LSINW: AI in Drug Discovery
Each year, Life Science Washington brings together industry experts in the life sciences to present the latest insights and developments to attendees at Life Science Innovation Northwest. This year’s virtual sessions introduced common themes related to the role AI can play in drug discovery and development, what problems AI could help solve moving forward, and how collaborations can drive better outcomes in the future.
AI can assist at almost every phase in drug discovery
AI and machine learning can be a valuable tool in many different domains, including drug discovery and development. According to Dr. Kim Branson, Senior Vice President and Global Head of AI/ML at GSK, AI can be used at almost every single phase in the process of drug discovery.
In Dr. Branson’s Keynote Address – Embracing AI as a Tool for Drug Discovery, he shared that due to the exponential nature of data generation, AI methods are becoming more widely used in the industry. Among the applications for machine learning in drug discovery, Dr. Branson identified that AI can be used to collect data, process data, and derive causal relationships as well as to aid in designing future experiments efficiently. This poses AI as a valuable tool for early discovery.
Data scientists need to frame the right problem
While AI can be a vital tool in drug discovery and development, it can only bring value if it is being used to solve the right problem. Jeff Elton, CEO of ConcertAI, Lara Mangravite, President of Sage Bionetworks, and Julie Sunderland, Managing Director of Biomatics Capital examined how AI can be successfully brought to clinical use in a panel on Machine Learning and Drug Discovery.
Sutherland reminded the audience that AI is a tool that can be applied to solving a problem and that scientists should work to identify a clinically relevant problem first.
“Don’t think about hiring AI, think about what dataset and problem you are trying to solve. How do you get the capabilities to work through that data?” Sutherland says.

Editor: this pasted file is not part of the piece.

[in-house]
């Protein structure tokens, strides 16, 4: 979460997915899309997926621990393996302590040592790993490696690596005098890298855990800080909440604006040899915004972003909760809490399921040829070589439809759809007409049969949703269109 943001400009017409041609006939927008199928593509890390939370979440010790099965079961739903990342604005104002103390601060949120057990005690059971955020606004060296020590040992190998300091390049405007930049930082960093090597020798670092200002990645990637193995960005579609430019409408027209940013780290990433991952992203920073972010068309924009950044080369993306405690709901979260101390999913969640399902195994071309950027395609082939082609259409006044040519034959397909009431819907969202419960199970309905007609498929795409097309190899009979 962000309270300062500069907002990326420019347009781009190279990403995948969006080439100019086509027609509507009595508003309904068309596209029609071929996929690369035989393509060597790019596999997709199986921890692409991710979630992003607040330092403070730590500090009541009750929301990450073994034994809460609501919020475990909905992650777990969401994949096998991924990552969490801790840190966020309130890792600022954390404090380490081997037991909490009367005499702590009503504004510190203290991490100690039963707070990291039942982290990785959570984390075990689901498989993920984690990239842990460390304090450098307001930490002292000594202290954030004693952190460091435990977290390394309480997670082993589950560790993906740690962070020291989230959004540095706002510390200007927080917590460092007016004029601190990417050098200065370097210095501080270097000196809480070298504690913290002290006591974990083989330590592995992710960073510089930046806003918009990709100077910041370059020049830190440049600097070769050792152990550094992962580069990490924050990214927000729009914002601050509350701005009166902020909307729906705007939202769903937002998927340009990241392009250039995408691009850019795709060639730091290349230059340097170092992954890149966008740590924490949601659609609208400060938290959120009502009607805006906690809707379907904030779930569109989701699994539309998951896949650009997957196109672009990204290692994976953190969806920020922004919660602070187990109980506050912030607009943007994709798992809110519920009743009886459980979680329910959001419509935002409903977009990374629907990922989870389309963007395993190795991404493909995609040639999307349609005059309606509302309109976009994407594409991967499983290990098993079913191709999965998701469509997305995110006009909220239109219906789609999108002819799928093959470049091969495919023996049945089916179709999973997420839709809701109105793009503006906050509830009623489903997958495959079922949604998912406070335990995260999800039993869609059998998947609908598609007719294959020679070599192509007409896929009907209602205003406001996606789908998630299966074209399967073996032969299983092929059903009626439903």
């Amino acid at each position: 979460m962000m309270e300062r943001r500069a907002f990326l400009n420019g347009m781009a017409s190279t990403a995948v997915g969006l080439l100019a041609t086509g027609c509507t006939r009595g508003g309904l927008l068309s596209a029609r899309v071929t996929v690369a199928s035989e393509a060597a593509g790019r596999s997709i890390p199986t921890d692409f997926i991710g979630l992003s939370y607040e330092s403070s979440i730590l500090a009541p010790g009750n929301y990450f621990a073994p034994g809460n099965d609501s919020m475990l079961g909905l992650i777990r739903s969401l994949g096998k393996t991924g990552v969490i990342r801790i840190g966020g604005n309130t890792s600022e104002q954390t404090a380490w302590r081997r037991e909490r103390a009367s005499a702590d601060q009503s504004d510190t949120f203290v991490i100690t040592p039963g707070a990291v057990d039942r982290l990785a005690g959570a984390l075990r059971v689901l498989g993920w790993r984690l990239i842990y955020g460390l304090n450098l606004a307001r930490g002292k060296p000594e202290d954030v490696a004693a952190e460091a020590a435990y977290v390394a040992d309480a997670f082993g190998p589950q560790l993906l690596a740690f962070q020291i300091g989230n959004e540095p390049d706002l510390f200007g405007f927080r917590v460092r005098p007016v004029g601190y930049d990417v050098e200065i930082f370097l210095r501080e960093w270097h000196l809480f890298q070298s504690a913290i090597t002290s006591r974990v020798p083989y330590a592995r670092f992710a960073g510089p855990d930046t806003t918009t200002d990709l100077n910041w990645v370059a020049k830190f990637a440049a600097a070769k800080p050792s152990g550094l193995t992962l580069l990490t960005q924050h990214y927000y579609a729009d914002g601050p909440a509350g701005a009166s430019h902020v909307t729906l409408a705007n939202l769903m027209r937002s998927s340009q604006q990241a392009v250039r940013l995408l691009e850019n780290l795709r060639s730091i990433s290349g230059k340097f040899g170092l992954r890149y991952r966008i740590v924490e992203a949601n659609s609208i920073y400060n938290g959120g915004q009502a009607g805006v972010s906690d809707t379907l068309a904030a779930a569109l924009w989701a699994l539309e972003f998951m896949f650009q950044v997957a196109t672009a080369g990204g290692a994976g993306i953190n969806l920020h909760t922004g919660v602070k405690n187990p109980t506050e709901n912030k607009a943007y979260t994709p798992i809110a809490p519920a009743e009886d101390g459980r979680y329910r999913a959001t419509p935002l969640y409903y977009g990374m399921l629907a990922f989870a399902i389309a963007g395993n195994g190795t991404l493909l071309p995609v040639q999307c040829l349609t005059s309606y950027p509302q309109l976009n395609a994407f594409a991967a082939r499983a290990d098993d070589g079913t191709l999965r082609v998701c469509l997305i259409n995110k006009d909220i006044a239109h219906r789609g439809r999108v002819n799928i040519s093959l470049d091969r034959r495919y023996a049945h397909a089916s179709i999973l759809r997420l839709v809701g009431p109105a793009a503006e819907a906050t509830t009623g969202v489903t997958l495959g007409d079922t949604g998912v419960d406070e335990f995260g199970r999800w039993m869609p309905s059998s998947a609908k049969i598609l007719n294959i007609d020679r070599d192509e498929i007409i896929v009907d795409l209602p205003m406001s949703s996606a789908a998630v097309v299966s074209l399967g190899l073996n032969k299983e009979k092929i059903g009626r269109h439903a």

Dr. Elton echoed Sutherland, emphasizing that scientists should focus on framing a valuable question and identifying potential health outcomes and benefits for patient populations before moving forward with data. According to Dr. Elton, bringing together the subject matter expertise of data scientists and epidemiologists is crucial to effectively solve clinically relevant problems.
AI is only as good as the data
The role that data plays in developing AI models cannot be overstated. Access to data is a current limitation of early drug discovery and development. Sutherland shared that data is often fragmented and variable, making it difficult to pull strong individual datasets that are representative of populations.
Dr. Mangravite emphasized that, when working with data, scientists should actively work to understand what is and is not a sensible thing to do with it. To overcome this challenge, Dr. Mangravite advocates for teams bringing in subject matter experts from different domains to leverage their expertise and gain a total understanding of appropriate uses for data.
The true value of AI in drug development will take years to uncover
Acknowledging the hype of AI, Sutherland expressed that she is both “optimistic and skeptical” about the potential benefits that AI can bring to the industry. While Sutherland is optimistic that AI will bring us toward better and more efficient development, her skepticism stems from how data scientists and life science experts still work in silos.
Sutherland emphasized that we need to bring together those in the life sciences with AI experts to drive us toward a revolution in the industry. It is only when we leverage the subject matter expertise of both professions that we will be able to improve disease management.